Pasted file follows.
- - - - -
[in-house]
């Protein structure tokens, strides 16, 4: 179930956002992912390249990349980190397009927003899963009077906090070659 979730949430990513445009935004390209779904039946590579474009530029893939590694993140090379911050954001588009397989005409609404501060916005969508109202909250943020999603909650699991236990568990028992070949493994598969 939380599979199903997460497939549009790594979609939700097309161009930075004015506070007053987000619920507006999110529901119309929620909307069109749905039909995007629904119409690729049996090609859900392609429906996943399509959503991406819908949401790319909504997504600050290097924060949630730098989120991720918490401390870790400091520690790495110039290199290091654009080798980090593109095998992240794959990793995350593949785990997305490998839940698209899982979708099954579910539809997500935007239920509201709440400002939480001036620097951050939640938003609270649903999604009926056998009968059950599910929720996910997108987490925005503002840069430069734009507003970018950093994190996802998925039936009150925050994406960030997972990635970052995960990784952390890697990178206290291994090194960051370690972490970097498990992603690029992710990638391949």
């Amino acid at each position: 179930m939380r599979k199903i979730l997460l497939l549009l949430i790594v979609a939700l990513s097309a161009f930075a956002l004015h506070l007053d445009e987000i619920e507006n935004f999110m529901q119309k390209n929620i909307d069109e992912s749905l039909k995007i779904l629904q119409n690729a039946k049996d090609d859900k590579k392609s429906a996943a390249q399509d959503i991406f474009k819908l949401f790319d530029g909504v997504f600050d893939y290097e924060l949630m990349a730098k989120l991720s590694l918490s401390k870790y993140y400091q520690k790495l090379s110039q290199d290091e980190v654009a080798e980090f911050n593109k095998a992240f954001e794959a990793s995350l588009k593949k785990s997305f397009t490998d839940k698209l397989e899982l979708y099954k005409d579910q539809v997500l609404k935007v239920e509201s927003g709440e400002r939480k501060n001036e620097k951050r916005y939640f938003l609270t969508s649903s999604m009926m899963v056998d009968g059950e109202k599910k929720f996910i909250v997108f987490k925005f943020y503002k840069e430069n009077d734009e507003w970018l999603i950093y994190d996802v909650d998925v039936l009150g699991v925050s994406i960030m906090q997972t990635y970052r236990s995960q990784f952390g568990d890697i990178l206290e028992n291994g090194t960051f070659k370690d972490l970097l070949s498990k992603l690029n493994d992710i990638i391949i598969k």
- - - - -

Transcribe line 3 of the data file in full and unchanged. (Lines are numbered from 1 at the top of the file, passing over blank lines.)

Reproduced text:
């Amino acid at each position: 179930m939380r599979k199903i979730l997460l497939l549009l949430i790594v979609a939700l990513s097309a161009f930075a956002l004015h506070l007053d445009e987000i619920e507006n935004f999110m529901q119309k390209n929620i909307d069109e992912s749905l039909k995007i779904l629904q119409n690729a039946k049996d090609d859900k590579k392609s429906a996943a390249q399509d959503i991406f474009k819908l949401f790319d530029g909504v997504f600050d893939y290097e924060l949630m990349a730098k989120l991720s590694l918490s401390k870790y993140y400091q520690k790495l090379s110039q290199d290091e980190v654009a080798e980090f911050n593109k095998a992240f954001e794959a990793s995350l588009k593949k785990s997305f397009t490998d839940k698209l397989e899982l979708y099954k005409d579910q539809v997500l609404k935007v239920e509201s927003g709440e400002r939480k501060n001036e620097k951050r916005y939640f938003l609270t969508s649903s999604m009926m899963v056998d009968g059950e109202k599910k929720f996910i909250v997108f987490k925005f943020y503002k840069e430069n009077d734009e507003w970018l999603i950093y994190d996802v909650d998925v039936l009150g699991v925050s994406i960030m906090q997972t990635y970052r236990s995960q990784f952390g568990d890697i990178l206290e028992n291994g090194t960051f070659k370690d972490l970097l070949s498990k992603l690029n493994d992710i990638i391949i598969k």